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As the holiday season approaches, you'll need to plan for increased mail and shipping volume.

If you're in a time-critical business that never shuts down, you really need to know your options for shipping during busy times of the year--like the holiday season. Both you and your customers need to be able to plan ahead for holiday shutdowns and slowdowns.

This year, Christmas and New Year's Day fall on Sundays, so most shippers will be closed both then and on the following weekday. You will still have options, but you and your customers should expect premium freight charges.

For the smoothest experience, build connections. Meet with your shipping companies' reps as soon as possible. Make sure sales reps, order processing employees, plant schedulers and production and warehouse supervisors are confident about what promises they can make and keep for your customers. And check for new apps for smartphones and tablets, so you can track critical shipments no matter where you are.

Then, keep in mind the standard guidelines provided by the major mailing and shipping companies:

  • The U.S. Postal Service recommends speaking with your local postmaster and regional sorting facility manager to find out precisely when both local and national shipping are busiest during December. You may want to upgrade critical parcel post packages--which normally take about eight days to reach their destinations--to Priority or Express Mail in December to ensure they reach customers on time.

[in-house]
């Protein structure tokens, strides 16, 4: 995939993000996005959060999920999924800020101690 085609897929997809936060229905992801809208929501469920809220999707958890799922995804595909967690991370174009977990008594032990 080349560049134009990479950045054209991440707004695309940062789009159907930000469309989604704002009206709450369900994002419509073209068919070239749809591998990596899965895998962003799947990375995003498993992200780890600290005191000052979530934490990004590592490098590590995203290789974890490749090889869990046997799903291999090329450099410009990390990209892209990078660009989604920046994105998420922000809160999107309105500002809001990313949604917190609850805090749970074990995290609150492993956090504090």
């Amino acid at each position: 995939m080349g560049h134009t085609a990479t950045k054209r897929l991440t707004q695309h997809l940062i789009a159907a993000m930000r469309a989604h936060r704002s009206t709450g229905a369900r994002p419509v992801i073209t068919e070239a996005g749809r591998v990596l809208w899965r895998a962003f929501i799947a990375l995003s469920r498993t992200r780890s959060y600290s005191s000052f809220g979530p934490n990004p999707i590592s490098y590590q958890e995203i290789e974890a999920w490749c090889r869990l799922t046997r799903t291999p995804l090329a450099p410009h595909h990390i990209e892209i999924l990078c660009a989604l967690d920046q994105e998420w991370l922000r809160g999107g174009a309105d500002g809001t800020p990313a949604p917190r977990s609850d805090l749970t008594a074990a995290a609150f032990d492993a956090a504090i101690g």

• FedEx deadlines are earlier than those at the post office this year, even for express packages, since the last weekday before Christmas is Dec. 23. So unless you're planning to use same-day service, which is available every day including Christmas, plan to ship no later than Dec. 21 or 22 (overnight) to avoid delays.
  • UPS offers an intermediate option, in that you can ship as late as Dec. 22 or 23 (overnight) as long as the shipment is processed and labeled for Saturday delivery.

 


The article you read was prepared for general information purposes by McMurry. These articles are for general information purposes only and are not intended to provide legal, tax, accounting or financial advice. PNC urges its customers to do independent research and to consult with financial and legal professionals before making any financial decisions.These articles may provide reference to Internet sites as a convenience to our readers. While PNC endeavors to provide resources that are reputable and safe, we cannot be held responsible for the information, products, or services obtained on such sites and will not be liable for any damages arising from your access to such sites. The content, accuracy, opinions expressed, and links provided by these resources are not investigated, verified, monitored or endorsed by PNC.